The Sun still has the “Enemies of the People” in its sights – Julian Petley

1 10 2019

Glancing at the headlines of the Brexit press on 25 September 2019, one could have been forgiven for expecting a veritable flood of anti-juridicalism in their inside pages. Thus the Express demanded  ‘Unlawful? What’s lawful about denying 17.4m Brexit?’; the Mail focussed on Johnson’s reaction with ‘Boris blasts: Who runs Britain’? Read the rest of this entry »





Law and Media Round Up, End of Summer Break – 30 September 2019

30 09 2019

The Michaelmas Term legal term begins on Tuesday 1 October 2019 and the (intermittent) Inforrm summer break comes to an end today.  This post includes significant developments over the previous few weeks, since our Law and Media Summer Round Up. Read the rest of this entry »





Ben Stokes, The Sun and the notion of responsible journalism – Peter Coe

26 09 2019

On 17 September 2019, The Sun published a story about the England cricketer Ben Stokes and his family. This featured on the front page of its print edition and is available online under the headline ‘STOKES’ SECRET TRAGEDY Ashes hero Ben Stokes’ brother and sister were killed by his mum’s jealous ex, three years before England star’s birth.Read the rest of this entry »





Round up of the Media Law Cases in the 2018-2019 legal year: Six libel and privacy trials – Nataly Tedone

11 09 2019

The legal year in England and Wales ended on 31 July 2019.  The High Court, the Court of Appeal and the Supreme Court are now on vacation until Michaelmas Term begins on 1 October 2019. Our Table of Media Law cases records 57 judgments in media law cases this legal year. Read the rest of this entry »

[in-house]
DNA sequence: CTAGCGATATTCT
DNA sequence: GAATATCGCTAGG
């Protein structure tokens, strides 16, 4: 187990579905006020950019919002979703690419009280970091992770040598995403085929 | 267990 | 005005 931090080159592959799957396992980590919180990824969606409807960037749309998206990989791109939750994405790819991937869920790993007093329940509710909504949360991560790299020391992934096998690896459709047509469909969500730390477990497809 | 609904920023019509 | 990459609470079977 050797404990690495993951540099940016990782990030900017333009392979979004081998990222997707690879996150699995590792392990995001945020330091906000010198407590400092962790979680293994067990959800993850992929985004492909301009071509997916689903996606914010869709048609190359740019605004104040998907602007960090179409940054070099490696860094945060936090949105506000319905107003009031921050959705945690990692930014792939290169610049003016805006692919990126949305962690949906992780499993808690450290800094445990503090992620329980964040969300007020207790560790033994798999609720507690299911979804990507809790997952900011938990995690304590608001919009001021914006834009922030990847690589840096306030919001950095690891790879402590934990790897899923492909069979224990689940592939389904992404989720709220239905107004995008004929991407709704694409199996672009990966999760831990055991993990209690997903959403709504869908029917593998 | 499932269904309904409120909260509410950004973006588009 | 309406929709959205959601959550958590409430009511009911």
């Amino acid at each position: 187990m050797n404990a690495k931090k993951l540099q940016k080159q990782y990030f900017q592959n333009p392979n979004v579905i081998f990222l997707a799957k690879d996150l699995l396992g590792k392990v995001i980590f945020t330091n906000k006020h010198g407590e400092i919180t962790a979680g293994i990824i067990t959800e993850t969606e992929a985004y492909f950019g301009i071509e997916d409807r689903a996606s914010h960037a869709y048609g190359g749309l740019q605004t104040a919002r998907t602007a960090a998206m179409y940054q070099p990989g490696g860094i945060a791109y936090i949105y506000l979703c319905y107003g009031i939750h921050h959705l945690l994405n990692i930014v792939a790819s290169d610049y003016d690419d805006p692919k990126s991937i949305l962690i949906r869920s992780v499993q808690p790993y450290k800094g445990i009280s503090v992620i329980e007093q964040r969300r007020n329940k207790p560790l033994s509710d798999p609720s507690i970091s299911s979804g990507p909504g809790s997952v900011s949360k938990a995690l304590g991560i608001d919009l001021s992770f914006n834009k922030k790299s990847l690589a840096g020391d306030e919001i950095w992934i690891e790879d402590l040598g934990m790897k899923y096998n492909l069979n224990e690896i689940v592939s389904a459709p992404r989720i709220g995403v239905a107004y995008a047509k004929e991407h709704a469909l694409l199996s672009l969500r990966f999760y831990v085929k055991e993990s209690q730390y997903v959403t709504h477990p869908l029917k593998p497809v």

Bad News: A Psychological ‘vaccine’ against fake news – Sander van der Linden and Jon Rozenbeek

7 09 2019

Journalists, politicians, academics, and governments all agree that the problem of news manipulation needs to be addressed, even if no one seems to be able to agree on what to call it. The terms ‘fake news’, ‘misinformation’, ‘disinformation’, and ‘propaganda’ are all used interchangeably. Read the rest of this entry »





Law and Media Summer Round Up – 4 September 2019

4 09 2019

The Media and Communications List has become a Specialist List, with the significant implementation of Civil Procedure Rule 53 along with a new Practice Direction and Pre-Action Protocol. Read the rest of this entry »





Critics of South Africa’s judges are raising the temperature: legitimate, or dangerous? – Hugh Corder

31 08 2019

The South African judiciary is once more centre stage in the political drama unfolding around the battle for supremacy within the governing African National Congress (“ANC”). Read the rest of this entry »





New rules for media and communications claims – Iain Wilson and Elisabeth Mason

22 08 2019

From 1 October 2019 new rules – in the form of a revised Part 53, Media and Communication Claims, revised/new practice directions (PD 7A, 53A and 53B) and an all encompassing Pre-action Protocol – will apply to claims in England and Wales arising from media and communications disputes. Read the rest of this entry »





Reporting Family Courts: An example of why headlines matter – Lucy Reed

20 08 2019

We have seen a number of reports dealing with the sad story of a young father called Christopher Brown who took his own life by hanging. The reports follow a Coroner’s Inquest into the death and most have similar copy which suggest they are based upon a single syndicated news report. Read the rest of this entry »





The Telegraph’s Brexit poll is bogus, but broadcasters seem not to have noticed – Steve Barnett

15 08 2019

Opinion polls exude an aura of scientific truth. Those numbers and percentages are so reassuringly solid, especially when generated by one of the well-known names of the polling world, that for many people they represent hard evidence of the state of British public opinion. Read the rest of this entry »